Noah’s spark: A Skiers nordic sweep |

Noah’s spark: A Skiers nordic sweep

Jon MaletzAspen, CO Colorado
Summit Daily/Mark Fox

VAIL Noah Hoffman and the Aspen boys nordic team managed to exceed the loftiest of expectations.Hoffman lapped the field in Thursday’s state championship classic race for a second consecutive year as the Skiers swept the podium. Hoffman posted a time of 13 minutes, 32.9 seconds – 50 seconds faster than teammate sophomore Scott Lacy. Senior Ryan Waldron was third with a time of 14:53.9. Seven of eight Skiers finished in the top 15, and Aspen’s team total of 177 was 12 better than second-place Vail Mountain School. Summit (156) took third.While nordic did everything it could to keep Aspen on track to win its eighth state championship, fate was out of the boys’ hands. The alpine team’s top two competitors and perennial state title contenders – Wiley Maple and Sam Coffey – did not compete in Thursday’s giant slalom at Vail’s Golden Peak. Maple and Coffey, who were slated to be in Vail, instead took part in a NorAm event in Big Mountain, Montana.

Maple won three of the four high school events he entered this season; he took second behind Coffey in a slalom Jan. 19 at Loveland. Barring travel and weather issues, they could be on the hill for Friday’s slalom.In Maple and Coffey’s absence, the Aspen boys slipped to fifth in the team standings. Combined, the Skiers boys trail first-place Summit by 10 points.”It’s a little disappointing because we were misled into thinking they were coming, but that’s not the big deal. We’re psyched about how our kids are doing,” Aspen head nordic coach Travis Moore said Thursday. “The kids are doing what they planned on doing. It is a shame, though, because some of these kids have worked for so many years to reach this point.”Hoffman, who will look to repeat as state freestyle champion Friday, took the lead shortly after the start and never let go as he negotiated the windy course. Last year, he bested his nearest competitor by 16 seconds. Teammate Nate Marrs finished seventh, Whit Parker 10th, Barton Tofany 11th and Ben Armstrong 15th.

Aspen senior Laura Hatanaka posted a time of 17:26.6 to finish third among the girls; Summit’s Briana Perkins (16:45.7) took first, and Karlie Moore of VMS was second, 21 seconds off the pace.Aspen, which had five skiers crack the top 15, finished second to VMS in the team standings. Brittany Marrs finished seventh, Lindsey Wilkinson 10th, Cornelia Carpenter 14th and Nathalie Obermeyer 15th. “We’re hoping they all feel good and rally Friday,” Moore said. “We’re hoping for a much similar outcome. With the way the alpine girls skied today, the girls can get close to second if they step up and ski their best.”While the alpine boys were undermanned, the girls were at full strength and showcased their present and future. Senior two-time state champion Jenny Hearn laid down two solid runs to take second place. Middle Park’s Khyla Burrows posted a two-run time of 2:12.92 to edge Hearn by half a second. Summit’s Alex Guras was third.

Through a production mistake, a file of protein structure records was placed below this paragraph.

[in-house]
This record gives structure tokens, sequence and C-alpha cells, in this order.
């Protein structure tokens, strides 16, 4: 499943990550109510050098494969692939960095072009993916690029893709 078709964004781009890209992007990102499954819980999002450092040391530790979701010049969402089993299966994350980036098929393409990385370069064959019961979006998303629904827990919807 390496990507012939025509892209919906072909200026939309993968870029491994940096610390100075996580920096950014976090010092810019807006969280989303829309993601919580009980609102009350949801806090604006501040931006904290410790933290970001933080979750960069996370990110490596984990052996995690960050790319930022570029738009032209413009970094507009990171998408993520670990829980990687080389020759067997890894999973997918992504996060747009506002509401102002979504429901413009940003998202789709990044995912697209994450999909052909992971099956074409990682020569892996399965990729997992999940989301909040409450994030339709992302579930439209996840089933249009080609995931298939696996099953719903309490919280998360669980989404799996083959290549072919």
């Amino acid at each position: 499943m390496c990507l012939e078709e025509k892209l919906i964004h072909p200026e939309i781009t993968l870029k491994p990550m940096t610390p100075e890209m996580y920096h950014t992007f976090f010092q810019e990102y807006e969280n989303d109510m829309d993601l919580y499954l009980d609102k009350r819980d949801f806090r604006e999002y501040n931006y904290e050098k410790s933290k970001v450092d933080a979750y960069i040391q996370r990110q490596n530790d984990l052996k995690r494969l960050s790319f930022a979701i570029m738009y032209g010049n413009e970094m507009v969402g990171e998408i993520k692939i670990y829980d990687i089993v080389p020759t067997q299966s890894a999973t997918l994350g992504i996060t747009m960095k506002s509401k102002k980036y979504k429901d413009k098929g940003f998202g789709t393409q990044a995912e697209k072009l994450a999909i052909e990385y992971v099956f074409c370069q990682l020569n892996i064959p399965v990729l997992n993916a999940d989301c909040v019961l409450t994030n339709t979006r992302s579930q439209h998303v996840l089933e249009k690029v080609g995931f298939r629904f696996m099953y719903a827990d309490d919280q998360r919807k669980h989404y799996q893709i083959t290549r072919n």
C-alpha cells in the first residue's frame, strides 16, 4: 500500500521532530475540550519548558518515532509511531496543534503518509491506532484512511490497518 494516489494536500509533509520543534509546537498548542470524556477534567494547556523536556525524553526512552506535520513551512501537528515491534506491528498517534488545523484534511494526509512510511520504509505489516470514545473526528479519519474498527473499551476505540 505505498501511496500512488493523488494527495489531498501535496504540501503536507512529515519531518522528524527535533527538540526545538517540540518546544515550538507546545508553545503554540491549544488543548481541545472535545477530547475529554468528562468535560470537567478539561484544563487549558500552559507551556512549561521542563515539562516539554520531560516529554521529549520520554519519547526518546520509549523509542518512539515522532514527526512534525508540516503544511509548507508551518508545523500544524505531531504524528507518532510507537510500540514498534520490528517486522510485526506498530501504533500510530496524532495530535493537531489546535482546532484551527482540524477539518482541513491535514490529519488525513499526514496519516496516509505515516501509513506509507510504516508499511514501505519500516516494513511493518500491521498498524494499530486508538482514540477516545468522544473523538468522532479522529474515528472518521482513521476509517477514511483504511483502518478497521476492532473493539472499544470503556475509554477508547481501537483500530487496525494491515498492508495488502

Aspen’s Joanna Coffey was 0.6 seconds from making the podium, in fourth. Coffey, a freshman, posted the competition’s fastest second run (1:06.85) and helped the Aspen girls finish third.Aspen head alpine coach Bill Madsen expects both to deliver similarly strong performances in Friday’s slalom.”She was very poised and very focused, and after the run I could see the excitement in her eyes,” Madsen said. “After that second run, she realized she could compete with the older girls. She surprised herself.”Jenny is the anchor of our team, she’s always going to be right there. Week in and week out she rarely has a bobble or a fall.”

On the boys side, senior Stephen Buzbee, who battled an ankle injury he suffered during soccer season, vaulted from 15th place after the first run to 10th. Baker Boyd took 13th and Whit Fuller 33rd for Aspen. Maple’s and Coffey’s presence would drastically improve the Skiers’ chances of narrowing their deficit Friday.”Those guys are skiing really well, and I want them to have every opportunity they can,” Madsen said. “At the same time, we all went through a lot to get qualified, and it’s tough to see them walk away from that. If Wiley and Sam are destined for the World Cup, then this was a step they had to take. “I hope we get them back.” Jon Maletz’s e-mail address is

Support Local Journalism

Support Local Journalism

Readers around Aspen and Snowmass Village make the Aspen Times’ work possible. Your financial contribution supports our efforts to deliver quality, locally relevant journalism.

Now more than ever, your support is critical to help us keep our community informed about the evolving coronavirus pandemic and the impact it is having locally. Every contribution, however large or small, will make a difference.

Each donation will be used exclusively for the development and creation of increased news coverage.

For tax deductible donations, click here.

Start a dialogue, stay on topic and be civil.
If you don't follow the rules, your comment may be deleted.

User Legend: iconModerator iconTrusted User